I do not amuse myself by thinking of dead people.

—Napoleon Bonaparte, 1807

Under the wide and starry sky,

Dig the grave and let me lie.

—Robert Louis Stevenson, 1887

Anyone who’s never watched somebody die is suffering from a pretty bad case of virginity.

—John Osborne, 1956

Nobody, sir, dies willingly.

—Antiphanes, c. 370 BC

Imagine a number of men in chains, all under sentence of death, some of whom are each day butchered in the sight of the others; those remaining see their own condition in that of their fellows and, looking at each other with grief and despair, await their turn. This is an image of the human condition.

—Blaise Pascal, 1669

There is no man so fortunate that there shall not be by him when he is dying some who are pleased with what is going to happen.

—Marcus Aurelius, c. 175

A little sleep, a little slumber, a little folding of the hands to rest.

—Book of Proverbs, c. 350 BC

It is noble to die before doing anything that deserves death.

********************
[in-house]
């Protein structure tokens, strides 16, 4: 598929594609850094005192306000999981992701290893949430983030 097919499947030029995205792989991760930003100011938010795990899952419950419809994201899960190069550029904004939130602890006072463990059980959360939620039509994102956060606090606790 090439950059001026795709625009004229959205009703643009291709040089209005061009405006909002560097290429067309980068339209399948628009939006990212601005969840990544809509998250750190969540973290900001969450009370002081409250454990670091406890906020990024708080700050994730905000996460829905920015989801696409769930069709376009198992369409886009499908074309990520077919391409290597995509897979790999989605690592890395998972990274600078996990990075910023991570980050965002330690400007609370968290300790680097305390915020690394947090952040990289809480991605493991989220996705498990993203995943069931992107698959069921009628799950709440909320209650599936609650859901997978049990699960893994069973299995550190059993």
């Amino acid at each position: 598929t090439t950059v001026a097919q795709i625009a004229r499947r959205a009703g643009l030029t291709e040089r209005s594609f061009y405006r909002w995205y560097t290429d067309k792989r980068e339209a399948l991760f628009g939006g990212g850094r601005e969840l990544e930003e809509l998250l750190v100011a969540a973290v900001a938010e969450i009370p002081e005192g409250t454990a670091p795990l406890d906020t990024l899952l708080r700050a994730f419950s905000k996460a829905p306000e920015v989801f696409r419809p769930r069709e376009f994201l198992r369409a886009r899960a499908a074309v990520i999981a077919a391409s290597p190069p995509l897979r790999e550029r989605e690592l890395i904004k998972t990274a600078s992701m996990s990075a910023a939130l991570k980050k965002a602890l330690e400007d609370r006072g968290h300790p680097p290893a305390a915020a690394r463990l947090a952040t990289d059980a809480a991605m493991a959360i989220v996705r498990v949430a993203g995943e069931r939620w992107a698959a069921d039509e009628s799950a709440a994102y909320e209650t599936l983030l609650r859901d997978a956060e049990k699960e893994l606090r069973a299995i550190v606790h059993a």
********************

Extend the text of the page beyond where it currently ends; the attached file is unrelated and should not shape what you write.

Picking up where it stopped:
—Anaxandrides, c. 376

Can we not live without pleasure, who cannot but with pleasure die?

—Tertullian, c. 215

In dealing with the dead, if we treat them as if they were entirely dead, that would show a want of affection and should not be done; or, if we treat them as if they were entirely alive, that would show a want of wisdom and should not be done.

—Confucius, c. 500 BC

The hour of departure has arrived, and we go our ways—I to die, and you to live. Which is better, only the god knows.

—Socrates, 399 BC

I am about to take my last voyage, a great leap in the dark.

—Thomas Hobbes, 1679

The call of death is a call of love. Death can be sweet if we answer it in the affirmative, if we accept it as one of the great eternal forms of life and transformation.

—Hermann Hesse, 1950